Editorial

Last Saturday we all turned out to halls and schools around the state to register our vote for the next four years of New South Wales government.

In Monaro there were 28 locations for voting, not including the pre-poll centres. At every single one of them, the party volunteers were there, in their coloured shirts denoting party affiliation, handing out their candidates' material. At the larger centres, school P&Cs or other local service or charity organisations had cake stalls and sausage sizzles, the so-called 'democracy sausage', to raise money for their work. 

In short, elections in this country are about more than putting numbers on ballot forms and electing a local member and government. Elections are a day for civil society: democracy and volunteerism make a powerful combination.

Of course, being compulsory does not guarantee that everyone will vote, but we regularly have around a 95-98% voter turnout. This means that our governments are elected by a true majority of voters. Elections in the US, by comparison, regularly get less than a 50% voter turnout. In such situations, governments can be elected by as little as 25% of eligible voters. Not exactly representative.

During the student-worker uprising in Paris, May of 1968, a famous poster appeared: Je participe, Tu participes, Il participe, Nous participons, Vous participez, Ils Profitent. 

Sociology researcher, Sherry Arnstein, asked the question, if we are all participating and 'they' are profiting, how can we view the process of participation and change it? She developed a 'ladder of citizenship participation', an examination of civil society processes beginning with non-participation (manipulation or control by government) and leading to citizen power (partnerships and citizen control of government).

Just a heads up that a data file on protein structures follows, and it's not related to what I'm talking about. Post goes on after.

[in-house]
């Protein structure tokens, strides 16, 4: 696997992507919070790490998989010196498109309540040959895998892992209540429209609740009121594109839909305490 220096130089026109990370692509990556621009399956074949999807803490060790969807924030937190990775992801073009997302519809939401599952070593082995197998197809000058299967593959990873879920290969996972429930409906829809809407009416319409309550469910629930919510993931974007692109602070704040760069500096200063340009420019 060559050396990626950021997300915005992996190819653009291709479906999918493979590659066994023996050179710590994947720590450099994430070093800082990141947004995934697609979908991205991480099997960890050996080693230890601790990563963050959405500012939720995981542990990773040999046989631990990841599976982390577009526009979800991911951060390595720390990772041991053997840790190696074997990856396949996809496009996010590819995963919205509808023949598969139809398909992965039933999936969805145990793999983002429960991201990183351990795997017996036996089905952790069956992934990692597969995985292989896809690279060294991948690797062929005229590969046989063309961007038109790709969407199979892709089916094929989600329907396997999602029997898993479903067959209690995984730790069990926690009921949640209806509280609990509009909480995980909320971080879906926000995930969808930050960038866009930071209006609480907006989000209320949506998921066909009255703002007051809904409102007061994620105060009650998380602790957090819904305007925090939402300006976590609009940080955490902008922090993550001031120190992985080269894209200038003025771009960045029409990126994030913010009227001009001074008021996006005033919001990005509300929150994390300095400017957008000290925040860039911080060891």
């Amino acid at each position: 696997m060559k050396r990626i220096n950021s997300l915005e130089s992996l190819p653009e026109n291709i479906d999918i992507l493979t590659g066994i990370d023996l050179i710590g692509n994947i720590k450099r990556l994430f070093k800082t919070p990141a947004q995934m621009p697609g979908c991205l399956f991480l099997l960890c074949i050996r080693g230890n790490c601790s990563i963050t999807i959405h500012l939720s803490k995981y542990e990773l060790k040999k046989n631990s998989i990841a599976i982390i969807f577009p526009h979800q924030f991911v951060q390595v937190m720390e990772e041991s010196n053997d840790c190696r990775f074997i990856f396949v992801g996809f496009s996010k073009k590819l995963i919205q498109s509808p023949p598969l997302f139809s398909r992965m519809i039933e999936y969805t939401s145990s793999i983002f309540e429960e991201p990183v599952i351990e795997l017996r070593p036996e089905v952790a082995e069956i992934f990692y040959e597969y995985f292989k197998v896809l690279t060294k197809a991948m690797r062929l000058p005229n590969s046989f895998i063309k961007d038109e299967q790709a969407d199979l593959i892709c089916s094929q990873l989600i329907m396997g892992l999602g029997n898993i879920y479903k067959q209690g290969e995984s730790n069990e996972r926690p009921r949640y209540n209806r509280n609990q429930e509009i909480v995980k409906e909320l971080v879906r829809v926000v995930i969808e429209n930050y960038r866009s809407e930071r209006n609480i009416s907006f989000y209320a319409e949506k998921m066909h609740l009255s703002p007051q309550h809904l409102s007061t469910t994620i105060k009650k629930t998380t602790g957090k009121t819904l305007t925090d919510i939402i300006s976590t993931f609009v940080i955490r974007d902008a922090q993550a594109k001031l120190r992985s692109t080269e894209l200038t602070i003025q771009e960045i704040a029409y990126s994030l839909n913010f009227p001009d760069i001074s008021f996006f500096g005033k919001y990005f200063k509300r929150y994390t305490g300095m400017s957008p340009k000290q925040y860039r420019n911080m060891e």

Our democracy places the fate of government in the hands of all its citizens. A civil society is one in which civic participation is undertaken not only with a sense of personal responsibility, but with a sense of community. This was the democracy on show on Saturday. The atmosphere at the various polling centres was cordial and relaxed. People's differing political opinions did not get in the way of a sense of communal purpose. 

Our democracy works. We participate. We do so to ensure that 'they' are not the profiteers.